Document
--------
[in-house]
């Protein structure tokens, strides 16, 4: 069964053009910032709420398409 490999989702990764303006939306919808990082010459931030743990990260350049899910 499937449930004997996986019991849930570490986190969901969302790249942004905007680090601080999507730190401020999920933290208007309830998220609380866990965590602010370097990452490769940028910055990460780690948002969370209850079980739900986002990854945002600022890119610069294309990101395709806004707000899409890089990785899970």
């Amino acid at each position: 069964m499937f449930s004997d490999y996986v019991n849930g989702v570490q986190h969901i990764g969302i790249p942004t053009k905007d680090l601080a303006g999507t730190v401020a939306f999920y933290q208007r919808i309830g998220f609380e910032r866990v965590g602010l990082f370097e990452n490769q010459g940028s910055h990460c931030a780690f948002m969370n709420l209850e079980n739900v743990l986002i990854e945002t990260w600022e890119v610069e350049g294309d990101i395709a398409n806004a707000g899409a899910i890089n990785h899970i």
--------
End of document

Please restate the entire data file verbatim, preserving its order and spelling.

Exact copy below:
[in-house]
């Protein structure tokens, strides 16, 4: 069964053009910032709420398409 490999989702990764303006939306919808990082010459931030743990990260350049899910 499937449930004997996986019991849930570490986190969901969302790249942004905007680090601080999507730190401020999920933290208007309830998220609380866990965590602010370097990452490769940028910055990460780690948002969370209850079980739900986002990854945002600022890119610069294309990101395709806004707000899409890089990785899970």
């Amino acid at each position: 069964m499937f449930s004997d490999y996986v019991n849930g989702v570490q986190h969901i990764g969302i790249p942004t053009k905007d680090l601080a303006g999507t730190v401020a939306f999920y933290q208007r919808i309830g998220f609380e910032r866990v965590g602010l990082f370097e990452n490769q010459g940028s910055h990460c931030a780690f948002m969370n709420l209850e079980n739900v743990l986002i990854e945002t990260w600022e890119v610069e350049g294309d990101i395709a398409n806004a707000g899409a899910i890089n990785h899970i």